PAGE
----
Brands also looked to differentiate themselves by launching new categories at Elements. Canvas & Concrete, for one, was showcasing a fragrance primer. “The Fragrance Primer stops your scent from mixing with the oils in your skin so it lasts four to five times longer,” said Brad Parsons, vice president of distribution for the brand. “Right now we sell directly online for $19.50, so it’s a great impulse buy.”
One retailer who quickly picked up the primer was Hayk Sargsyan, chief executive officer of Russian-based niche-focused “modern apothecary” Cosmotheca. “We are not looking for trends here, we are looking for trendsetters,” said Sargsyan, who said his best-selling U.S. brands are Malin + Goetz, Clark’s Botanicals and Själ Skincare. “I am in the market of artistic fragrances and interesting stories behind products.”
For Letitia Wells, buying director for beauty e-tailer BeautySage.com, product packaging is paramount. “I’m looking for great packaging that will shoot well,” said Wells.
For Ulrich Lang, Elements cofounder and owner of Ulrich Lang Fragrances, the event marked a time of expansion for the trade show. “I think this was the most diverse show to date, we had a lot of new additions not only in terms of new exhibitors and international exhibitors but also introducing new sections,” he said. “We are onto something bigger. This was just a little taste of things to come.”
Looking to the future, Bouchardy said visitors should stay tuned for an even more curated showcase, featuring additional subsections like wellness.
“The next thing is about alchemy and secret societies,” he said, adding that in 2014 the show will go to London and Tokyo, as well as Dubai and New York. “The idea is until now it’s been a free flowing and intuitive floor plan based on our instinct and our esthetic decisions. We are going to define the categories a little more and make them play off each other. This [show] was a bit of a segue into our new concept.”
“Azzedine has been one of the biggest influences in my life. He has always been such a strong, loving, fatherly figure to me. I call him Papa. His designs are indescribably unique, they are pieces of art. He knew how to make the female form look its loveliest. I have so many memories of him; my favorite might be during my first show with him in Paris. He liked me and he wanted to help me get more work. He called all his friends at Kenzo and Comme des Garcons, and asked them to book me. They said, ‘But she can’t walk!’ And he said, ‘but she has such a great ass!' His friendship and support has been the great privilege of my career. I can't imagine life without him. Repose en paix mon Papa.” - @stephanieseymour tells @wwd. #wwdfashion (📷: @steveeichner) #alaia #azzedinealaia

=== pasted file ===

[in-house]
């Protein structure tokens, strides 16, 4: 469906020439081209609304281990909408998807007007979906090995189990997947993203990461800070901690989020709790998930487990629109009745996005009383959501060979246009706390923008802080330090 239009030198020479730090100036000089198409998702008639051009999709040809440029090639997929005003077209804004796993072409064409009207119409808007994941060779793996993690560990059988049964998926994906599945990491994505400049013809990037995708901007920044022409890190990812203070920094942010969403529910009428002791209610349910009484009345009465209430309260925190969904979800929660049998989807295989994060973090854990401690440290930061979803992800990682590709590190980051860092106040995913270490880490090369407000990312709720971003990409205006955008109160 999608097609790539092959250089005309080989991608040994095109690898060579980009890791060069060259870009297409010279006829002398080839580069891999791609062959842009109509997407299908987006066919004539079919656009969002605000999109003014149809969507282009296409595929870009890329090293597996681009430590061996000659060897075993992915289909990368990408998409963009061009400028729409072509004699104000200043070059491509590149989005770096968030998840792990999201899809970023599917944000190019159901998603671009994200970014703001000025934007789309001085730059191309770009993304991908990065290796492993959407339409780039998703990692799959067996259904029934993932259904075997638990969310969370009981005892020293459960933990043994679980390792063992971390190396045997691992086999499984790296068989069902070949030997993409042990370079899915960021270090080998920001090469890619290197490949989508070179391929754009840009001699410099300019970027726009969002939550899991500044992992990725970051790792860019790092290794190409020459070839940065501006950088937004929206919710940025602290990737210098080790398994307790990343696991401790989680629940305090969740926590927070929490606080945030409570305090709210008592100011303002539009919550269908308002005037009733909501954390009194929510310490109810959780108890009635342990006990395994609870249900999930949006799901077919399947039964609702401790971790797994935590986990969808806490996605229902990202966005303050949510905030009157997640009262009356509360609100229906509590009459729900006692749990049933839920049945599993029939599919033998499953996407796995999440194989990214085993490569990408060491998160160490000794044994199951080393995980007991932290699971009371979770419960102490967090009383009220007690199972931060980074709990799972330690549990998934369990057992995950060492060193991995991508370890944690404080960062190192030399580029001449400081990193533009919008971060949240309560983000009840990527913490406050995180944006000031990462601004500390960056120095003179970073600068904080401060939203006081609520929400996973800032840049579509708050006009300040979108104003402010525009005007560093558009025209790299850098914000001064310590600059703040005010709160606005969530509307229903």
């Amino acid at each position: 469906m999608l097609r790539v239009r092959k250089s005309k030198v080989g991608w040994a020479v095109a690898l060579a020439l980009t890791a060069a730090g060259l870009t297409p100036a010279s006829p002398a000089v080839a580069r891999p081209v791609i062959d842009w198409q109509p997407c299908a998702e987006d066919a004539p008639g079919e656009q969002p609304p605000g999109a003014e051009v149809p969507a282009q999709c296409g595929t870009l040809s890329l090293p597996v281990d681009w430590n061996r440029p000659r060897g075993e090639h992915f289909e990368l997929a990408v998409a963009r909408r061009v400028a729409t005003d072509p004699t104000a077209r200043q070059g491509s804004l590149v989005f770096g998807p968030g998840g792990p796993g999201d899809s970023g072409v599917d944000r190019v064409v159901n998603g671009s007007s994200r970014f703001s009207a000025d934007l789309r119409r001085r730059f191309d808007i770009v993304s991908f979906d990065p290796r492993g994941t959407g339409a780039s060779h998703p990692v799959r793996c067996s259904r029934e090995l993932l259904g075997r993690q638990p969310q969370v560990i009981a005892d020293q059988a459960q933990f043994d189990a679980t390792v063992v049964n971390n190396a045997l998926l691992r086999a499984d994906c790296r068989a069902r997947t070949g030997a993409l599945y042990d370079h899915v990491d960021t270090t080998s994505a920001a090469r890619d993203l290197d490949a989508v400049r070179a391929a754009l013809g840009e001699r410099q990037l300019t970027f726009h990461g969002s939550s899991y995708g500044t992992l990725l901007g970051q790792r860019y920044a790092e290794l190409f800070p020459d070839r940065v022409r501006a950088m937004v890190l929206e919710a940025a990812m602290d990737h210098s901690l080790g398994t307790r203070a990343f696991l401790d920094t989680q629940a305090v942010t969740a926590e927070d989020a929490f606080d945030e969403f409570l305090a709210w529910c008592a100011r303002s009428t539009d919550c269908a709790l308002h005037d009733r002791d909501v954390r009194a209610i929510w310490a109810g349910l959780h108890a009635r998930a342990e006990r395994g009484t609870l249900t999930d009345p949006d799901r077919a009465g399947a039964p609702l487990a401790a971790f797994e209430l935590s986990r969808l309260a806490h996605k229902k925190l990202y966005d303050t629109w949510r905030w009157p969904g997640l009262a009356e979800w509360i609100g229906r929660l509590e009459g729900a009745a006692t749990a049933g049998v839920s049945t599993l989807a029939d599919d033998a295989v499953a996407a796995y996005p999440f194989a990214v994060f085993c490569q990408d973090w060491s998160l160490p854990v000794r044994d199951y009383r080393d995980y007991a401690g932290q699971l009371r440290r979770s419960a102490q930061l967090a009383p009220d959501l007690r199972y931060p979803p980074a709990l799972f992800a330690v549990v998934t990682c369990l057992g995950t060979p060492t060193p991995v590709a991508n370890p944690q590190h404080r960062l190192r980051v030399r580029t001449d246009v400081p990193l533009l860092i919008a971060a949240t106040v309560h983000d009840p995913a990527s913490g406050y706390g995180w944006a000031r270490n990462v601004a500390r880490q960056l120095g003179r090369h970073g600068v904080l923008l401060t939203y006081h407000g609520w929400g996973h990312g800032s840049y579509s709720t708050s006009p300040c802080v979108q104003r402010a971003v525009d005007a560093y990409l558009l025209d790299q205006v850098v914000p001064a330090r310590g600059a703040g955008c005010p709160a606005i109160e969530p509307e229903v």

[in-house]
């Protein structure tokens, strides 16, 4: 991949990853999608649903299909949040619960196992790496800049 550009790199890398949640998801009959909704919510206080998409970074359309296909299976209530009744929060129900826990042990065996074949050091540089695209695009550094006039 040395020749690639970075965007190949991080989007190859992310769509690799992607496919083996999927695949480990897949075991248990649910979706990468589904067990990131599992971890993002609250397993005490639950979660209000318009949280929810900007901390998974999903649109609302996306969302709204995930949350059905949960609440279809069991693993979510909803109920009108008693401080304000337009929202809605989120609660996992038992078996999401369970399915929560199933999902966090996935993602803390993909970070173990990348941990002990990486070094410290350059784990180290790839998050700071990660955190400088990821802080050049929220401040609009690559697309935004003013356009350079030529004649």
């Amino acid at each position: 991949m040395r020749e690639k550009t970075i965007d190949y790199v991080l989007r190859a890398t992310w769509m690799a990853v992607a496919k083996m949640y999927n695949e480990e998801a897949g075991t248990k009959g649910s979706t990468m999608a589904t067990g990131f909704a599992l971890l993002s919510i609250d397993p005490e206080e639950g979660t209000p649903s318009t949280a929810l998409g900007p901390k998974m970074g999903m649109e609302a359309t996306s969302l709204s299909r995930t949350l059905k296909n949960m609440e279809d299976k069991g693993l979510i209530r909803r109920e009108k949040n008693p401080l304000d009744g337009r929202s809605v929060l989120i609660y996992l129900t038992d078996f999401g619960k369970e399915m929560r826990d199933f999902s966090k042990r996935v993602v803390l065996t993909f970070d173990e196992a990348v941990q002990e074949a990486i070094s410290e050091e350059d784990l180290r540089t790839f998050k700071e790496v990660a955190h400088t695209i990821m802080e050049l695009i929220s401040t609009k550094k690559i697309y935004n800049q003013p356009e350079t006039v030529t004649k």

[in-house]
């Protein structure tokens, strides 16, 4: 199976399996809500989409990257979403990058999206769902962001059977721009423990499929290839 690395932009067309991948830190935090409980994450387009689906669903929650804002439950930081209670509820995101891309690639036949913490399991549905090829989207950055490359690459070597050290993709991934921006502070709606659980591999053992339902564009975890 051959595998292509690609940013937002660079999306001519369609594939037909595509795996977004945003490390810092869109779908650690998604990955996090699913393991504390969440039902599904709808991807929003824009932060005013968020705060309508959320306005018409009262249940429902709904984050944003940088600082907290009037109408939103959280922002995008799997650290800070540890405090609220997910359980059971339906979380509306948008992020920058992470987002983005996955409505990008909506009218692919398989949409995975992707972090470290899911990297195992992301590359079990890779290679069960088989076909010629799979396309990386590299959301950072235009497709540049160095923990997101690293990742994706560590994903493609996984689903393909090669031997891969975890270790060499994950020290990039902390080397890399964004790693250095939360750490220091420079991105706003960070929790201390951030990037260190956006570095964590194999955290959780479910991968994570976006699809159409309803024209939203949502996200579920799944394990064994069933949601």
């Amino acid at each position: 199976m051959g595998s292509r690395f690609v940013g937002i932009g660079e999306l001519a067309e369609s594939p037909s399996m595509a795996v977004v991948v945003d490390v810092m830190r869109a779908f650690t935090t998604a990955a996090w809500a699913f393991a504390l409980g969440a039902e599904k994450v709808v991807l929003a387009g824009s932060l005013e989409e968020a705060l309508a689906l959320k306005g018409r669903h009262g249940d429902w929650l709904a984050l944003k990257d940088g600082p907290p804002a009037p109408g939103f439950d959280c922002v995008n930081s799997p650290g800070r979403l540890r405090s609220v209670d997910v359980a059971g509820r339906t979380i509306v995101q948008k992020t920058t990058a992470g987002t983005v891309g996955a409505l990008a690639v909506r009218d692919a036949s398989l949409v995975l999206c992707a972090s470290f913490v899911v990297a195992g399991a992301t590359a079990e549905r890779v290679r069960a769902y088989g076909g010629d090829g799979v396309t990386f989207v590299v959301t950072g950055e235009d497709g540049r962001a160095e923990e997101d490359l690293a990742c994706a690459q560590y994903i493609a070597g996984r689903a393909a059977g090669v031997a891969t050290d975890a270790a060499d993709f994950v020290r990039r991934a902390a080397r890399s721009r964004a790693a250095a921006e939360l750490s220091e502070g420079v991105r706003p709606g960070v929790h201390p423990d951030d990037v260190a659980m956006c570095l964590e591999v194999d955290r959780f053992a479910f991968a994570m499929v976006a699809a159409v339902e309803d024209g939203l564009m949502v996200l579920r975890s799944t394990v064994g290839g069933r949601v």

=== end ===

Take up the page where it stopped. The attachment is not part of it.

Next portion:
Azzedine Alaïa, flanked by two of his closest friends, models Stephanie Seymour and Naomi Campbell.
He designed Seymour’s dress for her 1995 wedding to Peter Brant, and treated Campbell (who famously called him Papa), like a daughter. For more on the legendary designer, tap the link in bio. #wwdfashion #alaia #azzedinealaia
Azzedine Alaïa's “I-did-it-my-way” ethos stood out starkly at a time when brands are experimenting with consumer-facing fashion shows, coed formats and trans-seasonal collections – anything to perk up lackluster sales of ready-to-wear in an age of Insta-everything. “It’s not creation anymore. This becomes a purely industrial approach,” the late designer told WWD in an interview last year. “But anyway, the rhythm of collections is so stupid. It’s unsustainable. There are too many collections.” Read more about the iconic designer’s life and work on wwd.com, link in bio. #wwdfashion #azzedinealaia (📷: @WWD Archive, 1986) #alaia
Sneaker reselling app @goat’s latest exhibit, "The Greatest: New York," tells the story of New York's sneaker culture. To celebrate the exhibit, an intimate crowd gathered on Thursday night at the pop-up gallery space, located at Platform in Culver City, to hear guest speaker and illustrator @esymai talk about her own rise in streetwear and women in the business. "For me I'm just someone who is creative. I like to create things," said Chang. #wwdfashion
Azzedine Alaïa, one of the most iconic couturiers of the modern era whose body-con designs defined Eighties fashion, has died in Paris. The diminutive Tunisian-born designer, known for his structured knitted dresses with fitted waists and impeccably cut, figure-hugging second skin silhouettes was deeply admired by his peers, and counted supermodel Naomi Campbell - his adoptive daughter - among his inner circle, one of a gang of glamazons including Farida Khelfa, Carla Bruni and Stephanie Seymour who became ambassadors of his style. (📷: Alexandre Guirkinger) #wwdblast